It is generally desirable that the accelerometer should be rigidly secured to the firearm to minimise any further unwanted vibrations which may arise from a non-rigid connection between the accelerometer and the firearm. Furthermore, a non-rigid connection may possibly also result in some degree of signal distortion of a pressure recorded with respect to time which could have a detrimental effect on the accuracy and/or precision of the derived peak chamber pressure.
The signal processing means may be implemented substantially in hardware, or partly in hardware and firmware and/or software. Thus, for example, the signal processing means may comprise a stand-alone unit connected in use of the apparatus to the accelerometer and provided with input means such as for example dials connected to variable value electronic components such as rheostats, for enabling input of firearm and ammunition parameters, and any necessary conversion factors. Alternatively the signal processing means could be substantially comprised by a personal computer or the like programmed with software for enabling input of firearm and ammunition parameters, and processing of the accelerometer signal. It will be appreciated that an apparatus according to the present invention could in principle be dedicated to a greater or lesser extent for use with a particular firearm and/or ammunition in which case the relevant parameters could be fixed or preset so that no user inputting or input means therefor is required.
Advantageously, a low pass filter is provided to remove unwanted signal components forming part of the recoil acceleration electrical signal output from the accelerometer device. Unwanted signal components may arise from, for example, vibration of various parts of the firearm during discharge thereof. Unwanted vibrations could also result from insufficiently rigid attachment of the accelerometer device of the present invention to the firearm and should generally be avoided by ensuring a secure attachment of the accelerometer. Advantageously also there is provided a “peak and hold” means to ensure that the very short duration peak chamber pressure value or other associated value provided by the signal processing means in use of the accelerometer device of the present invention is effectively captured for subsequent display thereof to a user.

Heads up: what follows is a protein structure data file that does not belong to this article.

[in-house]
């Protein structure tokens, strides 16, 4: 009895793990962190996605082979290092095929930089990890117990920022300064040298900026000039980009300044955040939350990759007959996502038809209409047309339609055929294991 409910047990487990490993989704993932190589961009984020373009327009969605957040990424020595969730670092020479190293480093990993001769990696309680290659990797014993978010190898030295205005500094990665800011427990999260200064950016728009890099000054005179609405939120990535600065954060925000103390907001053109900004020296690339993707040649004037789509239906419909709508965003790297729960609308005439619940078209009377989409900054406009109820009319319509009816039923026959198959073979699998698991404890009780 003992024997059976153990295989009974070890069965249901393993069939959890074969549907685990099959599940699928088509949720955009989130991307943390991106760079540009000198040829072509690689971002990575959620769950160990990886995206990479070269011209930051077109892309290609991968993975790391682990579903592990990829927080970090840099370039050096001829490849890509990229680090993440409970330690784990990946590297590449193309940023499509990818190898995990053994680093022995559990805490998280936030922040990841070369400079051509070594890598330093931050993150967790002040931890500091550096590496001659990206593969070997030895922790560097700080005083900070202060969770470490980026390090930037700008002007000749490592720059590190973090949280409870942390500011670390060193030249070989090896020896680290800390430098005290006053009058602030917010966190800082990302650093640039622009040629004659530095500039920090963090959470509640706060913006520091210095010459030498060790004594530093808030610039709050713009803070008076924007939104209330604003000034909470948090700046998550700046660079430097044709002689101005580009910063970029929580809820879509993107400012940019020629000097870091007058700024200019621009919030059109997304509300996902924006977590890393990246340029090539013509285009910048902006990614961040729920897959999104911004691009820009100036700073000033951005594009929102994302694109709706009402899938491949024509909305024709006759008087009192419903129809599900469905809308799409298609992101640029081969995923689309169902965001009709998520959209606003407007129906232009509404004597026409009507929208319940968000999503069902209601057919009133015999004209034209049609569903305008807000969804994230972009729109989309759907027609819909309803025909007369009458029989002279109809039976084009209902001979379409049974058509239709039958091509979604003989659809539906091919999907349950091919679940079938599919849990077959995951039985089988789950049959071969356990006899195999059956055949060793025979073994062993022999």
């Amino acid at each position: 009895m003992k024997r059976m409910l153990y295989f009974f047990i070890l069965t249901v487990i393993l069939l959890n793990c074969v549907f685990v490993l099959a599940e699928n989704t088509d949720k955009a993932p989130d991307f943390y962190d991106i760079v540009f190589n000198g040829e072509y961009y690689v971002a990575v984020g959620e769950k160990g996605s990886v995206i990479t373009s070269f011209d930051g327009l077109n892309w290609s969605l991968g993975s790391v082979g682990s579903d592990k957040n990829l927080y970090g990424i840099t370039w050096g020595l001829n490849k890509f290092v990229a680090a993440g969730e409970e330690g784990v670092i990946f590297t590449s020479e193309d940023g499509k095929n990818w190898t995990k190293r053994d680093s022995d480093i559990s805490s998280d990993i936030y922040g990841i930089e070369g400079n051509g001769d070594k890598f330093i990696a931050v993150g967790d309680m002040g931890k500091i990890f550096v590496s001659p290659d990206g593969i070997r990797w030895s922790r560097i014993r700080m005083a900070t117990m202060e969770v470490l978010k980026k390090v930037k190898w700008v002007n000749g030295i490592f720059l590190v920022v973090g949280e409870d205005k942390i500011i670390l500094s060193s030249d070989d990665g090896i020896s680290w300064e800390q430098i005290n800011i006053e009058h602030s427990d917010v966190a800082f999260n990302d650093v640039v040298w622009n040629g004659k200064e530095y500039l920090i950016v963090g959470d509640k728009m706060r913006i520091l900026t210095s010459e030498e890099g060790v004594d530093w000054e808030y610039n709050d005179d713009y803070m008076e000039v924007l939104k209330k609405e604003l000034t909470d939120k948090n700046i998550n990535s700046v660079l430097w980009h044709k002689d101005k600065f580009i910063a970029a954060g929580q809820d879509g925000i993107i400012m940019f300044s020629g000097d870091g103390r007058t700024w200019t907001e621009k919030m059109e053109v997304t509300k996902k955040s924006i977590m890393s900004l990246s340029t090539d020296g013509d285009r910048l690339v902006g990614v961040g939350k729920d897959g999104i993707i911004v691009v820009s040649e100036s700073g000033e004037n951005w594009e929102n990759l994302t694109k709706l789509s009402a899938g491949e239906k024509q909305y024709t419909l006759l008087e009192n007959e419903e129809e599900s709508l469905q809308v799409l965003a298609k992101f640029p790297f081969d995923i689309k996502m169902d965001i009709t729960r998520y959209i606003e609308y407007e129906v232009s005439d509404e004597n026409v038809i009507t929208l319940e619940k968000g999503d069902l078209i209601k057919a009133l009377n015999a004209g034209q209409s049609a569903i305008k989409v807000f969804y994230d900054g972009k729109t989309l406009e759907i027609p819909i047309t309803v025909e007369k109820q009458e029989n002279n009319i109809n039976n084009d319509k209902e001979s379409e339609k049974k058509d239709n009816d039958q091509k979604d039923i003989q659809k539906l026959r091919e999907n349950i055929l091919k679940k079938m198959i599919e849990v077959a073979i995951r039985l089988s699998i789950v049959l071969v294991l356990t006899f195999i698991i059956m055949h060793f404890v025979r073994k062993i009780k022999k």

In order to display the recorded maximum chamber pressure, or any other derived value obtained in use of the accelerometer device of the present invention, the signal processing means is generally connected to a suitable display. The display means may be a meter, a digital display, an LCD display or other similar such means familiar to those in the art.
The accelerometer device of the present invention is as previously mentioned hereinbelow, provided with releasable mounting means formed and arranged for rigidly securing the device to a firearm in proximity to the firing chamber thereof. The releasable mounting means is preferably in the form of the type of connectors commonly used to attach telescopic sights to a firearm via the mounting points provided therefor. The use of releasable mounting means of this type allows the accelerometer device of the present invention to be rigidly attached to a firearm with the minimum of preparation or modification to either the firearm or the accelerometer device. Other releasable mounting means apparent to the skilled person may also be used to rigidly attach the accelerometer device to a firearm.
Where the signal processing means of the accelerometer device is in the form of a personal computer programmed according to the present invention, then the data input means may be comprised by any of the normally available user input means such as a computer keyboard, mouse, touch pad, touch screen, track ball, joystick etc. Similarly the VDU monitor of the computer would normally constitute the data display means. Where a dedicated self-contained integrated signal processing means is used, the data input means and the data display means are conveniently provided together therewith in a single unit.